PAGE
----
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Old 12-12-2009, 04:45 PM
 
Location: Spring, TX
107 posts, read 366,645 times
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My family is going on a road trip from the Seattle area to visit family in Indiana. We're going to camp for part of the trip especially as we work our way through Idaho, Montana and Wyoming.

Would it be wise to go ahead and plan it out and make reservations for camp sites along the way? Obviously, the National Parks can get a bit crowded during the time we'll be on the road (late June through early/mid July.)

I've also been looking at travel distances and what to see/do along the way. Ideally, we'd like to visit both Glacier N.P. and Yellowstone. If we can only do one, it will be Yellowstone. Based on how we plan it, we could do one on the way out and the other on the way back.

After we get past Mt. Rushmore/Badlands N.P. we'll probably set the cruise control for highway speeds and just make a mad rush for Indiana. Is that the right attitude or is there anything else worth making a concerted effort to see between South Dakota and our final stop? We're looking at

Our kids are 3 and 5 so we don't need too much to make them happy. Getting out of the car to stretch their legs is pretty much all they want to do. It's 2300 miles (+/-) each way. They're both good car travelers since we do a bit of driving with them now. But we've never done a multi day (or at least more than 2 days) driving trip with them.
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Old 12-12-2009, 07:48 PM
 
Location: Way on the outskirts of LA LA land.
3,040 posts, read 10,444,463 times
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Glacier National Park is something that should not be missed, if you have the time to get there. Here's a link to the park website:
Glacier National Park (U.S. National Park Service)

The scenery over the Going to the Sun Road is spectacular, and should be particularly beautiful when you would be going through there. When I went last year, it was later in the summer, and the "weeping wall" was nearly dry. In the early summer it should be flowing nicely.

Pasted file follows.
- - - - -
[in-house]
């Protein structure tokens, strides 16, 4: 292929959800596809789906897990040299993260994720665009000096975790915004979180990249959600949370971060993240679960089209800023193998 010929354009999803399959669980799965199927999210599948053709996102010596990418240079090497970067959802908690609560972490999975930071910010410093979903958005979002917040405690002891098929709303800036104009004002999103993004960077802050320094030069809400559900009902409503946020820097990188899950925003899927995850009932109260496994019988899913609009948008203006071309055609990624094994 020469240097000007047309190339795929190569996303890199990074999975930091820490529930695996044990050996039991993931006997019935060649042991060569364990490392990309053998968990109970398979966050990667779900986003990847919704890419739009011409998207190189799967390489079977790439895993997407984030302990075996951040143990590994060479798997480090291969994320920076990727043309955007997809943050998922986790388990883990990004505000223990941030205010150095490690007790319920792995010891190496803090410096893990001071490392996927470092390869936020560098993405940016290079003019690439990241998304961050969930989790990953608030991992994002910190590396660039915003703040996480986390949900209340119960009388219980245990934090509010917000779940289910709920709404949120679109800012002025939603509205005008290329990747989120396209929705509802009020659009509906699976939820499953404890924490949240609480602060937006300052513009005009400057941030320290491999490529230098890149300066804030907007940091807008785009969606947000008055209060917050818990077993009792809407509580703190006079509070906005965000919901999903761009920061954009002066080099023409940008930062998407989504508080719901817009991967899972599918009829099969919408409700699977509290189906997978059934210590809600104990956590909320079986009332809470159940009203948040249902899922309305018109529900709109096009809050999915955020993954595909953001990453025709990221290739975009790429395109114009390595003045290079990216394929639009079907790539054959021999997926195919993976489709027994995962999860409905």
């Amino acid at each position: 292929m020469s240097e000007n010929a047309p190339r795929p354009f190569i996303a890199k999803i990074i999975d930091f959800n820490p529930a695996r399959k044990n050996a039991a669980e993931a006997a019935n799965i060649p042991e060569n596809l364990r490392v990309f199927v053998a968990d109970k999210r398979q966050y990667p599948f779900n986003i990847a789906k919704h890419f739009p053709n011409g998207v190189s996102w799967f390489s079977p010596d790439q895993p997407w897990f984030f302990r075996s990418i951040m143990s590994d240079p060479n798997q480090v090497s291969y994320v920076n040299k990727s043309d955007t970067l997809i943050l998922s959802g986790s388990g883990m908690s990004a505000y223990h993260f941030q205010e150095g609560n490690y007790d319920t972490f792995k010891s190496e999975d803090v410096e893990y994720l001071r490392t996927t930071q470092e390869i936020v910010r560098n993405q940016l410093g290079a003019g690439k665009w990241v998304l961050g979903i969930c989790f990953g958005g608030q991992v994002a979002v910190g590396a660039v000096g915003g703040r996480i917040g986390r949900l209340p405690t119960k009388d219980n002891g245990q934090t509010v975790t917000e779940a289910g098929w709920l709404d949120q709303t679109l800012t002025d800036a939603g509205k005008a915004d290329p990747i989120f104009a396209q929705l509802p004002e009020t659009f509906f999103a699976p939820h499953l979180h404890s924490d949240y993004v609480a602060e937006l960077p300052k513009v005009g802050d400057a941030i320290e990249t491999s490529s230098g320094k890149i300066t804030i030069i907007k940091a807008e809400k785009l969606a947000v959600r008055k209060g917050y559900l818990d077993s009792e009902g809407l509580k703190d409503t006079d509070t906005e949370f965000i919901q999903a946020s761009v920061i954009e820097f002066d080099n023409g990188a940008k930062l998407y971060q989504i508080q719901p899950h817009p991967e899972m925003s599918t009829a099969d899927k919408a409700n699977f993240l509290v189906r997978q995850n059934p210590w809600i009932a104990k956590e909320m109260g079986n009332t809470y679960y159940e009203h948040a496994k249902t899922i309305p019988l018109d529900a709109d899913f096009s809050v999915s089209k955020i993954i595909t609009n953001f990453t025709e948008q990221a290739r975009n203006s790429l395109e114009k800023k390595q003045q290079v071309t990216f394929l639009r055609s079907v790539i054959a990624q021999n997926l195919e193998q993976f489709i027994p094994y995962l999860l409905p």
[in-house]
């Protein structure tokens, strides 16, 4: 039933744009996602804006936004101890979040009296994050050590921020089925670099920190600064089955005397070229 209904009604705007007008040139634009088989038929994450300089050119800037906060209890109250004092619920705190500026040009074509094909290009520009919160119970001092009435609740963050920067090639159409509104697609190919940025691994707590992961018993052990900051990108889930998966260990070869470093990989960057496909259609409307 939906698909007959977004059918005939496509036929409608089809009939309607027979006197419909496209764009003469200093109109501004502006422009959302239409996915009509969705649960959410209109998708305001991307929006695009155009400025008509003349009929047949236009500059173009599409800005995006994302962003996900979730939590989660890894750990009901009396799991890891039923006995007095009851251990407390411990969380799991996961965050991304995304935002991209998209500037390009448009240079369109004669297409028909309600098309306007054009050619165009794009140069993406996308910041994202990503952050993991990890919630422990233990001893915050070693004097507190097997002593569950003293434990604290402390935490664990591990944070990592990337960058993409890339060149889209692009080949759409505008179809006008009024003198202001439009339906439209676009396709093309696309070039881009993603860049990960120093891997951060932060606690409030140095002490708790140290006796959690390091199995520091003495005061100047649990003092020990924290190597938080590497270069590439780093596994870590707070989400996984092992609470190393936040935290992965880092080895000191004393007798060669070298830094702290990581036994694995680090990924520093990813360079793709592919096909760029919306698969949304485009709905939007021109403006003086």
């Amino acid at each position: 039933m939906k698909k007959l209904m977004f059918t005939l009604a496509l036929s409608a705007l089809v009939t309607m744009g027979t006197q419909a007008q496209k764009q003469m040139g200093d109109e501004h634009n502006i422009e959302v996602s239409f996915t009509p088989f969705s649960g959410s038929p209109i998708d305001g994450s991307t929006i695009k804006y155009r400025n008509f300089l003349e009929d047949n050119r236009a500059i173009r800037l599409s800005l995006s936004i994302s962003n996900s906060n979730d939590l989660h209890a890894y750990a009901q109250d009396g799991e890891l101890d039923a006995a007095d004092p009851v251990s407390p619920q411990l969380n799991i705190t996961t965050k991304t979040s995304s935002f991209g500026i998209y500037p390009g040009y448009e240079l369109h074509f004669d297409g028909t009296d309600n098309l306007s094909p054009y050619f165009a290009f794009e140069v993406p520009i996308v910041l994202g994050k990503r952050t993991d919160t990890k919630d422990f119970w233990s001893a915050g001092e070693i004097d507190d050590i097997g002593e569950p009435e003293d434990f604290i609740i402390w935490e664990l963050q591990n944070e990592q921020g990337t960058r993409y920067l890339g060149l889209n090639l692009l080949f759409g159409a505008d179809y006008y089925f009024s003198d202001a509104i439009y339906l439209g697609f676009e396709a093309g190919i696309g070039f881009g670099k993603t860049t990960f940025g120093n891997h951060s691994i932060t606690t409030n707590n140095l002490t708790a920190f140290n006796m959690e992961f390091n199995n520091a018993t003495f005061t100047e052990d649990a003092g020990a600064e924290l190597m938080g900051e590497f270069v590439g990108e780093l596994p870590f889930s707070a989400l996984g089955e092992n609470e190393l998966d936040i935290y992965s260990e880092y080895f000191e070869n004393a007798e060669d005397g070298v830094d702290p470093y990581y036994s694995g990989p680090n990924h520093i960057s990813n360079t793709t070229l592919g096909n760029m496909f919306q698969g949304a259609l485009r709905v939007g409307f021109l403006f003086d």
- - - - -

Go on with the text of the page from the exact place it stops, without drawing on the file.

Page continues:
I would recommend seeing both parks, as you suggest, since both are gorgeous, and shouldn't be missed. I like your idea of visiting one on the way, and the other on the way back. It's a bit of a drive (~10 hours), but you can probably make Glacier in a day, and camp at Apgar campground ($20/night), just a few miles in from the west entrance to the park. If you get a very early start, you could be there before sundown. It's a big campground with a lot of spaces, so you should be able to find a site there. Be warned, though, it's first come, first served, so the earlier you get there, the better. Camping there would also permit you to drive over the "Going to the Sun" road the next day, before continuing east or south to continue along your way.

One option, would be to then head south from St. Mary's toward Three Forks, where you can visit one or both of the nearby State Parks: Missouri Headwaters or Lewis and Clark Caverns. Both have campgrounds, though I don't know the cost for certain (I think it was $15 at the caverns).

From there, you can take I-90 east, where you can visit the site of the Battle of the Little Bighorn. It's about a half day drive from Three Forks.

Little Bighorn Battlefield National Monument (U.S. National Park Service)

To finish your day, you can head into Wyoming, and on toward Devil's Tower, near Sundance. There is a campground there, too, but I couldn't find any info about it, except that it's closed for the season.

Devils Tower National Monument (U.S. National Park Service)

Depending on the route you take, Mt. Rushmore is about 2-3 hours away. It is definitely worth seeing, especially for the first time. Be aware, there is no camping at Mt. Rushmore.

Mount Rushmore National Memorial (U.S. National Park Service)

From Mt. Rushmore, Badlands National Park is only a couple more hours, and also has campsites available on a first come, first served basis. According to their website, they rarely fill up completely.

Badlands National Park (U.S. National Park Service)

From there on, I don't really have any suggestions.

The other alternative to heading south out of Glacier is to head east, across Montana and into North Dakota. This will take you towards Teddy Roosevelt National Park, but that works out to over 12 hours of driving. Here's a link to TRNP:

Theodore Roosevelt National Park - Directions (U.S. National Park Service)

At about the 8 hour point from exiting Glacier, you would reach Ft. Peck lake, which has numerous camping opportunities. Near Ft. Peck Lake, there's another Montana State Park that offers camping:

Hell Creek State Park - Montana FWP

If you've driven over the Going to the Sun road already this day, you probably wouldn't even want to go that far. Perhaps Black Sandy State Park at Hauser Lake (near Helena) would be easier in that case. Here's a link:

Black Sandy State Park - Montana FWP

In case you haven't seen my theme here, I like state and national parks, and enjoy viewing these park websites to learn about various campgrounds in the areas I like to visit. I've only visited a few of them, though I hope to visit many more in the future. Hopefully, these links will provide you with some suggestions on places to camp along the way. There are plenty more to be had on the way back, too.